Hikers discovered a rare engraving of a menorah and a cross in a water cistern in the Judean Hills, Israel. ancient limestone carvings date to late Roman and Byzantine periods.
The etchings were discovered as hikers were exploring the subterranean passages. After the discovery, archaeologists were able to date the menorah carving to the second century AD and the cross to the fourth century AD. The menorah, depicted on three legs and with seven arms represents the traditional candelabra that stood in the Second Temple in Jerusalem, destroyed by the Romans in 70 AD. Modern menorahs typically have nine arms, eight representing the eight nights of Hanukkah, and one extra to hold the candle that lights all the others.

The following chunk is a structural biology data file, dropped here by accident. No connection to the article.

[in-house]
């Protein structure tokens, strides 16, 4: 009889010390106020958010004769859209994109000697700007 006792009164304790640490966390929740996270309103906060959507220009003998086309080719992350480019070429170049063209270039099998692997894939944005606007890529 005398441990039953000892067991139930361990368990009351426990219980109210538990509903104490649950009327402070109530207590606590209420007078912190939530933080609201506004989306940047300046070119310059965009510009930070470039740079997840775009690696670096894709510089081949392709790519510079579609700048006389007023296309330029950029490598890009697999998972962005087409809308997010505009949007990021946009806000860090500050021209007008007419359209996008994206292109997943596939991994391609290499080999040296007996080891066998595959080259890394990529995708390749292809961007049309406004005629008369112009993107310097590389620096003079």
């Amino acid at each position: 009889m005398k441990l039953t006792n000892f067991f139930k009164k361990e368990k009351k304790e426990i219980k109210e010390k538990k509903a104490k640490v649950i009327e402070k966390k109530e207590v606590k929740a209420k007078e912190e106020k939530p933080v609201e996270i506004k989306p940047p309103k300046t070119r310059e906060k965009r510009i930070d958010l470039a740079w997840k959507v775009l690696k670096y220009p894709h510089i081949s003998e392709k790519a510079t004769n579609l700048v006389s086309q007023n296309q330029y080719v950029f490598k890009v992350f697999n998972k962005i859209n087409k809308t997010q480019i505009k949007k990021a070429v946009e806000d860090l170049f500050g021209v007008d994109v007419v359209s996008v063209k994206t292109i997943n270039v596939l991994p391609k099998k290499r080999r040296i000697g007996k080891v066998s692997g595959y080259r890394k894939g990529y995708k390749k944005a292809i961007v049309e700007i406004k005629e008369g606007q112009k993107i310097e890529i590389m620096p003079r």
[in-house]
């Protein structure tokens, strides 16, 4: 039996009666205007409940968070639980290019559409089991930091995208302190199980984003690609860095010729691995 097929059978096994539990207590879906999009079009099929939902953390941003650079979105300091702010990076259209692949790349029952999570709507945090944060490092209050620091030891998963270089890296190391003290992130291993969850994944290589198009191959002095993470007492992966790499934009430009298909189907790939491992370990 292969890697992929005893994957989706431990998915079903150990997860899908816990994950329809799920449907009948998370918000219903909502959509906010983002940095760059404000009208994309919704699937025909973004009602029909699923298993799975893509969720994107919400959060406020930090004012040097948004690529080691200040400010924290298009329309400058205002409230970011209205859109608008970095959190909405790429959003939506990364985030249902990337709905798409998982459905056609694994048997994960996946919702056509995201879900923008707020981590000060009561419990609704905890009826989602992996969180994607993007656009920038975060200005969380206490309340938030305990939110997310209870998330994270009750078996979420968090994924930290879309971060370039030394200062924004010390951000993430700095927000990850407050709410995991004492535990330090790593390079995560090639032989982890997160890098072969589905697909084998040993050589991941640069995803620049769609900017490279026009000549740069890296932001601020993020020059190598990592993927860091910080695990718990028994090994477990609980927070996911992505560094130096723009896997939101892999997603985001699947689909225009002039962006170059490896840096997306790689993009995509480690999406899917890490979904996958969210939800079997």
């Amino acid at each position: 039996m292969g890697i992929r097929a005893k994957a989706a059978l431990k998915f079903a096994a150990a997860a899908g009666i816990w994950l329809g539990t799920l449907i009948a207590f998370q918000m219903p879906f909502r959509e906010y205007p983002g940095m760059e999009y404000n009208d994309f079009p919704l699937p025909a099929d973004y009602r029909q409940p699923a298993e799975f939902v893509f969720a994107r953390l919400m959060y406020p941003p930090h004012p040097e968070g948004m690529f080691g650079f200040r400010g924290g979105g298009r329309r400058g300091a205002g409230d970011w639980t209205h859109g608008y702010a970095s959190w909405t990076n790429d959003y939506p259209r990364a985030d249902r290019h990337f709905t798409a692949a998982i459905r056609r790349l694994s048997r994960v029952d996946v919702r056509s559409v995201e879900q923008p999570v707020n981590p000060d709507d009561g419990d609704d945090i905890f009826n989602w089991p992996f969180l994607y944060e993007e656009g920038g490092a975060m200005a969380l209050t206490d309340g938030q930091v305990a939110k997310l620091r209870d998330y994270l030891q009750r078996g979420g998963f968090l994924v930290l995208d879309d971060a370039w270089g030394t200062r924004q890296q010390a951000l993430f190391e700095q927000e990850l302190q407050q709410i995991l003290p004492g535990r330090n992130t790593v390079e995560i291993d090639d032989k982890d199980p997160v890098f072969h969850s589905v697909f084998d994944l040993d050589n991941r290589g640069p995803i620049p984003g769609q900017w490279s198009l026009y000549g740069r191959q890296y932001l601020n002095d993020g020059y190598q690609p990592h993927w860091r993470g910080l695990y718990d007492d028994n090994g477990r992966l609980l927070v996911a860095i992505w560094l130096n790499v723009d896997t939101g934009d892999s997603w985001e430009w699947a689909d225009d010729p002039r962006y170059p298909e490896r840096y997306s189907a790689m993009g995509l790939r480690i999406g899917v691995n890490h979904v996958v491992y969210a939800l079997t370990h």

Other etchings were found on the walls as well but yet need to be identified. The area, known as the Judean Shephelah, contains numerous underground caves of which some were used as hideouts for renegade Jews during the uprising led by Simon bar Kokhba against the Roman invaders. Experts state that finding a menorah engraving is uncommon.
The hikers who discovered the engravings are said to receive ve a good citizenship certificate and will be invited to participate in the coming archaeological surveys that the Israel Antiquities Authority will conduct in the Judean hills.
(after Saar Ganor, Israel Antiquities Authority, The Times of Israel, Live Science & Arutz Sheva)